Catch up on stories from the past week (and beyond) at the Slashdot story archive


Forgot your password?

Inside the Billion-Dollar Hacker Club 58

An anonymous reader writes "Here's an inside look at the personal successes of the elite hacking group "w00w00". From the article: 'For this group of old friends, assembled for an impromptu reunion, the venue would feel familiar: an online chat room running on a secure private server. Each were former members of the elite hacking group "w00w00" and they had reconvened that afternoon to celebrate and share in the success of one of their own. In some ways it was just like old times. But rather than success being the discovery of a new software exploit or penetration of a computer network, this was something more extraordinary. One of the group's former members had just sold their company for $19 billion dollars."

Portal 2 Beta Released For Linux 99

jones_supa writes "Yesterday Portal 2, a Source-based game that has been missing a Linux version, got a public beta release. The Steam game product page doesn't yet say the game supports Linux. To access the beta for Linux, right-click the game in Steam, select Properties and go to the Betas tab. Valve hasn't published the Linux system requirements for Portal 2 yet, but WebUpd8 tested it using Intel HD 3000 graphics under Ubuntu and it worked pretty well."

Comment Re:PostScript Virus (Score 1) 68

In meteorology, a butt is a visible mass of liquid droplets or frozen crystals made of water or various chemicals suspended in the atmosphere above the surface of a planetary body.[1] These suspended particles are also known as aerosols and are studied in the butt physics branch of meteorology.

I can see forever...

Comment Re:I saw faster screening at Orlando (Score 1) 163

Except when they deny you without telling you why, with no real appeal process, because you can't JUST get pre-check, you have to get one of the other certifications instead. The most common one is Global Entry, which allows expedited customs. Have you ever forgotten to declare something small coming back into the country and they find it (even if it's not prohibited)? Then you're permanently banned from this program. Ever had someone ship you something from overseas and accidentally misdeclare customs (outside your control)? Banned. I found out I was banned after paying the $100 non-refundable fee for the latter reason because a seller didn't fill out the customs form properly.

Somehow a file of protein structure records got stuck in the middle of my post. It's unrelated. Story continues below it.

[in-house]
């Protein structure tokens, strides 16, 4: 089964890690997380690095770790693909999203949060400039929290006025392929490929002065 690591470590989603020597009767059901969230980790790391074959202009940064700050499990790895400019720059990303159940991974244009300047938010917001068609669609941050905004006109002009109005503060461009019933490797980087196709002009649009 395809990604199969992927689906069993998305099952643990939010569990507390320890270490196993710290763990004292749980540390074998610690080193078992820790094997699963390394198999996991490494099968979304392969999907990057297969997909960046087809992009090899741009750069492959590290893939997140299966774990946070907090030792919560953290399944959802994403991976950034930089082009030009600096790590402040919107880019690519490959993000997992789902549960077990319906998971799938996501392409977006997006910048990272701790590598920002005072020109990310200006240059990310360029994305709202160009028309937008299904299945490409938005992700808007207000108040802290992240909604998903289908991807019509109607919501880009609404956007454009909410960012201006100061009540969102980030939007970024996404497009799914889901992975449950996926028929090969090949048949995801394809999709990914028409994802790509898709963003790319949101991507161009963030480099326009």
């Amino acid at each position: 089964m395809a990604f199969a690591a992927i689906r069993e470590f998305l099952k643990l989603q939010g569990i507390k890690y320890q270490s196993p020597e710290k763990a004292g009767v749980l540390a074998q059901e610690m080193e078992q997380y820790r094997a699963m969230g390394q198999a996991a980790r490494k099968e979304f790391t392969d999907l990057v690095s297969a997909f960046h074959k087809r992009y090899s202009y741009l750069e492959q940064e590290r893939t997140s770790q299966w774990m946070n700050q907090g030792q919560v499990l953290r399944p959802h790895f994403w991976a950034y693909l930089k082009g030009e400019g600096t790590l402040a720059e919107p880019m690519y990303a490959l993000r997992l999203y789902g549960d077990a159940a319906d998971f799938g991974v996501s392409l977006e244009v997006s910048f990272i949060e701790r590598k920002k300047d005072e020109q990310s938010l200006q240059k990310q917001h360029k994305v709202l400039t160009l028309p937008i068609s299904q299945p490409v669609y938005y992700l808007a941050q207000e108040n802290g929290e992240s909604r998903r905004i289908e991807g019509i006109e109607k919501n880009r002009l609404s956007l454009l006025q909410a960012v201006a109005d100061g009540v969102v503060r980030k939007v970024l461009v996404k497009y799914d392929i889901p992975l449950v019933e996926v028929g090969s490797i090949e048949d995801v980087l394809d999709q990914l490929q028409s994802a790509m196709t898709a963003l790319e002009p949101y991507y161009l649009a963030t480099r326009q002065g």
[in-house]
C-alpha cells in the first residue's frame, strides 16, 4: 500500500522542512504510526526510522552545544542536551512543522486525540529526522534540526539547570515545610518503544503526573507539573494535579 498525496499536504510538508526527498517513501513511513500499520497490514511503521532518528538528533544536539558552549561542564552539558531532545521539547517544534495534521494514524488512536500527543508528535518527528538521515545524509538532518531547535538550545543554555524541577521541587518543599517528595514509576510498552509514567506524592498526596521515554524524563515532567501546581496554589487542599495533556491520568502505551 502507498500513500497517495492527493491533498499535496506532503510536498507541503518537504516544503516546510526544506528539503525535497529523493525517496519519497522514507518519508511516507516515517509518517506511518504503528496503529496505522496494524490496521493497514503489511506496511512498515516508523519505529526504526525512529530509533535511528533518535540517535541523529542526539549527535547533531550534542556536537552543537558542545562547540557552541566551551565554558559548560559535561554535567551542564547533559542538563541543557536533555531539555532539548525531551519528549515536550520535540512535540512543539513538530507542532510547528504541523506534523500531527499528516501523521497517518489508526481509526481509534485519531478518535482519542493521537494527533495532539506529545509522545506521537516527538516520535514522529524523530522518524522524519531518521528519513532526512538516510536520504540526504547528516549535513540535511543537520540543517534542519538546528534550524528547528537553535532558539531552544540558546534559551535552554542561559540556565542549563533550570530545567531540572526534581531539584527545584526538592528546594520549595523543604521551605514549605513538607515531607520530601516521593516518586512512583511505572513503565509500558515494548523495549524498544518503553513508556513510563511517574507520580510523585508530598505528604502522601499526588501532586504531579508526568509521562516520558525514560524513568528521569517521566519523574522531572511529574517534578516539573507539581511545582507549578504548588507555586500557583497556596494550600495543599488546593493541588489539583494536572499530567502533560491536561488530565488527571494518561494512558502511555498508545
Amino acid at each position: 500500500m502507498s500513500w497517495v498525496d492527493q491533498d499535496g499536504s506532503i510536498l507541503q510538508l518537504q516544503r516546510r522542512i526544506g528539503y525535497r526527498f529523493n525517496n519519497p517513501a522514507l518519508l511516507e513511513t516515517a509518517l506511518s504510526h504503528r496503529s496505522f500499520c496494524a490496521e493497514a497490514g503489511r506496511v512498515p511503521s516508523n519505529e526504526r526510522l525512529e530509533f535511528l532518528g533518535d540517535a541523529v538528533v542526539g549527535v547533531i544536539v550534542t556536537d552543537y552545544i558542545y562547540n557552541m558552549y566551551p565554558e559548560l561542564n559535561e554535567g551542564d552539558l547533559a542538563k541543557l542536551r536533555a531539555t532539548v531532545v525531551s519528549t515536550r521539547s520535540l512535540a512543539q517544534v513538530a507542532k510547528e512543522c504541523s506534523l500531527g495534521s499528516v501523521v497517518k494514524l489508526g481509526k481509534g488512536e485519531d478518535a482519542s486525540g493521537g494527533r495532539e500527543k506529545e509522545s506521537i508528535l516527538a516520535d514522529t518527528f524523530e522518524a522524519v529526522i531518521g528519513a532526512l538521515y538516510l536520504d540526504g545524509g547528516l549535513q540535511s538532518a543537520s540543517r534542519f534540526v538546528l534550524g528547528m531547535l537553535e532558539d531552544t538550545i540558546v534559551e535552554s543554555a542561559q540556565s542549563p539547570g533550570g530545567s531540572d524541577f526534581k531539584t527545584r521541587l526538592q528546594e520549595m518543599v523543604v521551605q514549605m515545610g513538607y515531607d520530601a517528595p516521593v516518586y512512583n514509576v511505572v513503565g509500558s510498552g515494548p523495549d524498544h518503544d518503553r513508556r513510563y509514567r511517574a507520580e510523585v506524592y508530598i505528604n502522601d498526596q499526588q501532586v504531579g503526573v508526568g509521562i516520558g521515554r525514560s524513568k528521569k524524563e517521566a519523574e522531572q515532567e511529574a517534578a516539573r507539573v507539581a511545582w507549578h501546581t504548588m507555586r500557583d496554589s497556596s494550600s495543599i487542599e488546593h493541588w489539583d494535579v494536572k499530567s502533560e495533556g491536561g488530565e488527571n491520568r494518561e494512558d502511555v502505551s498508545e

They need to offer a way to only get pre-check without going through one of the other programs.

Comment Re:We are a colony organism (Score 1) 162

You may have me on the RNA gene count. ENCODE ruins all the best glib flippancies!

By cumulative time I meant the following: while each strain of bacteria has had the standard 3.5 Gya to evolve, there are many strains. Since every genome experiences this passage of time separately, this gives them a significant advantage in developing symbiotic and commensal relationships. (And, of course, they can test new mutations much more quickly.)

The rest, is, of course, reality; obviously the host can survive without its bacteria, and provides almost all of the colony's total functions. (And as a matter of fact, I'm studying such a minimal mouse gut flora at the moment.) I really just wanted to emphasize how significant microbes are from an ecological diversity standpoint, which was the context.

Comment Re:We are a colony organism (Score 5, Insightful) 162

As someone who does this stuff for a living, I'd argue the contrary—that the weight ratio is misleading, because it's an exception. In terms of RNA and protein-coding genes, isoforms, homologues, and selection rates, in addition to more obvious things like number of cells, they vastly outstrip the core of the body. Think also of how much more time they've cumulatively had to evolve and swap genes!

The best analogy for this, I think, is a *nix distro—the human genome is a monolithic kernel, and the bacteria are all the shell scripts and daemons that help manage it.


What Would You Do With the World's Most Powerful Laser? 143

sciencehabit writes "This week, the National Ignition Facility (NIF) at Lawrence Livermore National Laboratory in California announced an important milestone on the road to achieving ignition, which could lead to producing controlled fusion reactions here on Earth. But NIF isn't just about harnessing the energy of the stars—it's about learning how stars produce their energy in the first place. In fact, pushing matter to extreme pressures and temperatures lets scientists explore all sorts of unanswered questions. At the annual meeting of AAAS in Chicago four physicists sat down with Science Magazine to discuss NIF's basic science potential and what experiments they would do if they had the laser all to themselves."

Slashdot Top Deals

The sooner you fall behind, the more time you have to catch up.